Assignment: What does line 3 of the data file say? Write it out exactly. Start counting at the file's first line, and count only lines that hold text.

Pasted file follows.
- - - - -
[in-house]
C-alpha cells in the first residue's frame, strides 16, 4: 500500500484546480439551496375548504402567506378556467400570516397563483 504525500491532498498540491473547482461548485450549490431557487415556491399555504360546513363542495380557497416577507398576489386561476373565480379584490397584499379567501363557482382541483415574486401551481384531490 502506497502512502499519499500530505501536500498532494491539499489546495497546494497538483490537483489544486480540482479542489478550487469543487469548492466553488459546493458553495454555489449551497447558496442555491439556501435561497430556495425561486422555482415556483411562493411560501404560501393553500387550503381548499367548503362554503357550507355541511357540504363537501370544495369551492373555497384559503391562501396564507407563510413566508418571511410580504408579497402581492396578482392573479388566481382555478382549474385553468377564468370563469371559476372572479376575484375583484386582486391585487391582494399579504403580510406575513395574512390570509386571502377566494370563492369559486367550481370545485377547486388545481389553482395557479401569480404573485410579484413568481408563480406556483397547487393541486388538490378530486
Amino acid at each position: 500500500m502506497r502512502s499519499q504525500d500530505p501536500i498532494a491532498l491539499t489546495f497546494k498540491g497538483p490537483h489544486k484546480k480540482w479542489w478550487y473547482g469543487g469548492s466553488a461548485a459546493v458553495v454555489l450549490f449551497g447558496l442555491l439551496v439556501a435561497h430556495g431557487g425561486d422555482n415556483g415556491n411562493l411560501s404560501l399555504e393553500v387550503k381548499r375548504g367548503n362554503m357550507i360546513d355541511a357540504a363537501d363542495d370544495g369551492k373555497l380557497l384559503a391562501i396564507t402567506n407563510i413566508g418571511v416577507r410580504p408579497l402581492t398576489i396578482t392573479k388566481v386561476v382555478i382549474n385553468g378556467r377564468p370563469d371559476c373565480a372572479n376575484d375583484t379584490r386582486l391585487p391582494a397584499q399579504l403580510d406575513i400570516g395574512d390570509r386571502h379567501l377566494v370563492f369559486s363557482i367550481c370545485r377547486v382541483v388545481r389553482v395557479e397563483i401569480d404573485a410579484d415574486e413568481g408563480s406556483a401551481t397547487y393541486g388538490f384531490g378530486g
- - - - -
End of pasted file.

Amino acid at each position: 500500500m502506497r502512502s499519499q504525500d500530505p501536500i498532494a491532498l491539499t489546495f497546494k498540491g497538483p490537483h489544486k484546480k480540482w479542489w478550487y473547482g469543487g469548492s466553488a461548485a459546493v458553495v454555489l450549490f449551497g447558496l442555491l439551496v439556501a435561497h430556495g431557487g425561486d422555482n415556483g415556491n411562493l411560501s404560501l399555504e393553500v387550503k381548499r375548504g367548503n362554503m357550507i360546513d355541511a357540504a363537501d363542495d370544495g369551492k373555497l380557497l384559503a391562501i396564507t402567506n407563510i413566508g418571511v416577507r410580504p408579497l402581492t398576489i396578482t392573479k388566481v386561476v382555478i382549474n385553468g378556467r377564468p370563469d371559476c373565480a372572479n376575484d375583484t379584490r386582486l391585487p391582494a397584499q399579504l403580510d406575513i400570516g395574512d390570509r386571502h379567501l377566494v370563492f369559486s363557482i367550481c370545485r377547486v382541483v388545481r389553482v395557479e397563483i401569480d404573485a410579484d415574486e413568481g408563480s406556483a401551481t397547487y393541486g388538490f384531490g378530486g